On the first weekday of our stay we had a freer program, according to the project plan, and each of us decided to spend this day according to our taste. Some of us went to the famous Vigelandsparken (The Vigeland Park), where sculptures in the morning fog were even more beautiful - so no wonder we took many photos. Others went to the Nasjonalbiblioteket (National Library of Norway), where they used time to study materials for the project. One of us headed to Lillehammer on Friday, where she visited a former prison camp where Hans Børli, a poet whom she had chosen for project work, was arrested. The rest of us were studying and relaxing.

(Bronislava Garčárová, 18. 1. 2020)

Sunday, January 19th

On Sunday we had a different individual program. We went to see the museums on Bygdøy peninsula in the morning. We divided into two groups according to our preferences: one started in the Vikingskipsmuseet (Viking Ship Museum), where they had the opportunity to admire the remains of
three viking ships and many other interesting artifacts found in them. It was unbelievable that over a thousand years old vessels had survived in such perfect condition. Then they went to the Historisk museum (Historical Museum), where there are several exhibitions - Egyptian, American, Arctic, Viking and medieval. The second group went to the HL-Senteret (Center for Studies of the Holocaust and Religious Minorities) on the recommendation of our project partner, Jødisk Museum i Oslo (Oslo Jewish Museum), to see an exhibition about the fate of Norwegian Jews during the war. Then they continued on a tour to the Norsk Folkemuseum (The Norwegian Museum of Cultural History), open - air museum on Bygdøy peninsula. In the evening we had the highlight of the day, the performance of Ghosts - Ibsens Gengangere by Henrik Ibsen, in the form of modern ballet in Operahuset (Oslo Opera House). It was a unique cultural experience for us that we will not forget for a long time. The dancers were able to express all emotions perfectly by movement and expression. So even without words the spectator was deeply impressed by the story.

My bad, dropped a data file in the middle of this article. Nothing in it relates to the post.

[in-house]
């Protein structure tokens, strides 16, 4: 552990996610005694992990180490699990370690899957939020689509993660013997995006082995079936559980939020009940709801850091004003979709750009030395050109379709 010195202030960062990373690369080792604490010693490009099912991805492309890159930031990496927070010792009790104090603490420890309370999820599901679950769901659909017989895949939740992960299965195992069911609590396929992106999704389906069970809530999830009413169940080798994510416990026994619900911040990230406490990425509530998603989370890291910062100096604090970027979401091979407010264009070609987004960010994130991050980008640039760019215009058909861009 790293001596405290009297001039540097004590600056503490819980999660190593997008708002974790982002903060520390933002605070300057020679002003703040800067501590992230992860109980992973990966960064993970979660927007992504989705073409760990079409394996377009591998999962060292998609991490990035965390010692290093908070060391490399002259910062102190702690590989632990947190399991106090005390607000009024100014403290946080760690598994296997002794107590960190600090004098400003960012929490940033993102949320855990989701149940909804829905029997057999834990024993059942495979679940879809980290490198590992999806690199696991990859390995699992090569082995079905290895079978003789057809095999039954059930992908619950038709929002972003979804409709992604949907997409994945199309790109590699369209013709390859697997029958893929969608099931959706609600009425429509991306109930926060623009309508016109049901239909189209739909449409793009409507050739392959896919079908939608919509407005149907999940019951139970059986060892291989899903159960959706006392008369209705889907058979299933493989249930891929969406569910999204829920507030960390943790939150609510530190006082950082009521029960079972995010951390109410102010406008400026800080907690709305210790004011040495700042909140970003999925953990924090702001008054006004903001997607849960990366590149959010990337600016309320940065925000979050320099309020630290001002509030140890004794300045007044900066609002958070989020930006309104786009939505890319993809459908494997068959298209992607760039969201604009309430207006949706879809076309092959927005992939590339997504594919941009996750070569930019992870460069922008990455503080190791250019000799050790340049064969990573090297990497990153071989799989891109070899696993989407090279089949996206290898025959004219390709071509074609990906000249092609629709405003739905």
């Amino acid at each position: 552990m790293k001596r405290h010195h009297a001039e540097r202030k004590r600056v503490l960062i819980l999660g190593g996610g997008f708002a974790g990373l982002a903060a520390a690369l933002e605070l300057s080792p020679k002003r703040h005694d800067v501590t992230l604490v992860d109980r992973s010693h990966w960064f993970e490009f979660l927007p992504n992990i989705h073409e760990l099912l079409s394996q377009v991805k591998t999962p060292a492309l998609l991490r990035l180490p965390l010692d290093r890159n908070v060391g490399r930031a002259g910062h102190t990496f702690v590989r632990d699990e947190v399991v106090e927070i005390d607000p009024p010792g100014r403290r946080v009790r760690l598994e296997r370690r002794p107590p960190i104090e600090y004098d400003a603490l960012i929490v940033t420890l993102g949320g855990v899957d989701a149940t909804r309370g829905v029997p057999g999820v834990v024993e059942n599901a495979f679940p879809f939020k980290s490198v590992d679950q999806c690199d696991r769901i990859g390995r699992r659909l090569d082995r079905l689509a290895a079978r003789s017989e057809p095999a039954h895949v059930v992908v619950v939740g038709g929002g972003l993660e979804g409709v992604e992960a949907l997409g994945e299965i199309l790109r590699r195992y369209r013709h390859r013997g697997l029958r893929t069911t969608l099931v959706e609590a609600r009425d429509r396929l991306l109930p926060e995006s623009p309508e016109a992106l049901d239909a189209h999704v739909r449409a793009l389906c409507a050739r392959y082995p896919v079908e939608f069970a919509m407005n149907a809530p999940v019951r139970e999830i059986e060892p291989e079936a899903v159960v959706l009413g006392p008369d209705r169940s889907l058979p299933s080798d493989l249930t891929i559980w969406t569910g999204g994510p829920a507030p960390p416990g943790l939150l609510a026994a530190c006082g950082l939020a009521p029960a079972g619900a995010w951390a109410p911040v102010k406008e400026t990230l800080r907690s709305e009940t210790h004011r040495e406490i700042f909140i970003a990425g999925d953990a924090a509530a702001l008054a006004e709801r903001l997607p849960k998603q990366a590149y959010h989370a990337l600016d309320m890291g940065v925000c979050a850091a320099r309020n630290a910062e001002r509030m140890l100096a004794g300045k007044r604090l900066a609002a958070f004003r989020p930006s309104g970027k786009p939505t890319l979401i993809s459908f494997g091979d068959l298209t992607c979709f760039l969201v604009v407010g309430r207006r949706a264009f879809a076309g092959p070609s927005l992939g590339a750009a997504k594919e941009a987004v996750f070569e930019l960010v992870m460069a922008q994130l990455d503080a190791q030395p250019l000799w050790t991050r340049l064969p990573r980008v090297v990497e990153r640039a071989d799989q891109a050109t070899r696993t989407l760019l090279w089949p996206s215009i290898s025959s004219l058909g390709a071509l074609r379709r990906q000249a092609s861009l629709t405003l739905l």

(Bronislava Garčárová, 19. 1. 2020)

Monday, January 20th

We started Monday morning with a visit to NORLA, which is institution dedicated to promoting Norwegian literature abroad. NORLA´s activity was presented to us by its employee, Dina Roll - Hansen, who prepared an interesting presentation for us about the specific supporting activities for